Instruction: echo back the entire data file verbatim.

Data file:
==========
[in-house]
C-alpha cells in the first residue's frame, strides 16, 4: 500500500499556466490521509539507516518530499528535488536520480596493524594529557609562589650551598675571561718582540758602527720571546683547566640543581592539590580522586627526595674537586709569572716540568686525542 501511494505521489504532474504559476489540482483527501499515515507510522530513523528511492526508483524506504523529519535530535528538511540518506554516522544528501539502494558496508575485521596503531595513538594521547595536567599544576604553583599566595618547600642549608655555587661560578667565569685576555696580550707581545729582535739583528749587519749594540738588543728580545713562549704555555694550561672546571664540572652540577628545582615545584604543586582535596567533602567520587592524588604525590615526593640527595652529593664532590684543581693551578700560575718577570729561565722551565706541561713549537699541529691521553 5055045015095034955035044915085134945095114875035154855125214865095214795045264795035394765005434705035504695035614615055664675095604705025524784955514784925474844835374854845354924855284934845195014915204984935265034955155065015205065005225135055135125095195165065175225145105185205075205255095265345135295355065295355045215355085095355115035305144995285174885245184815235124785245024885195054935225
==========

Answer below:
[in-house]
C-alpha cells in the first residue's frame, strides 16, 4: 500500500499556466490521509539507516518530499528535488536520480596493524594529557609562589650551598675571561718582540758602527720571546683547566640543581592539590580522586627526595674537586709569572716540568686525542 501511494505521489504532474504559476489540482483527501499515515507510522530513523528511492526508483524506504523529519535530535528538511540518506554516522544528501539502494558496508575485521596503531595513538594521547595536567599544576604553583599566595618547600642549608655555587661560578667565569685576555696580550707581545729582535739583528749587519749594540738588543728580545713562549704555555694550561672546571664540572652540577628545582615545584604543586582535596567533602567520587592524588604525590615526593640527595652529593664532590684543581693551578700560575718577570729561565722551565706541561713549537699541529691521553 5055045015095034955035044915085134945095114875035154855125214865095214795045264795035394765005434705035504695035614615055664675095604705025524784955514784925474844835374854845354924855284934845195014915204984935265034955155065015205065005225135055135125095195165065175225145105185205075205255095265345135295355065295355045215355085095355115035305144995285174885245184815235124785245024885195054935225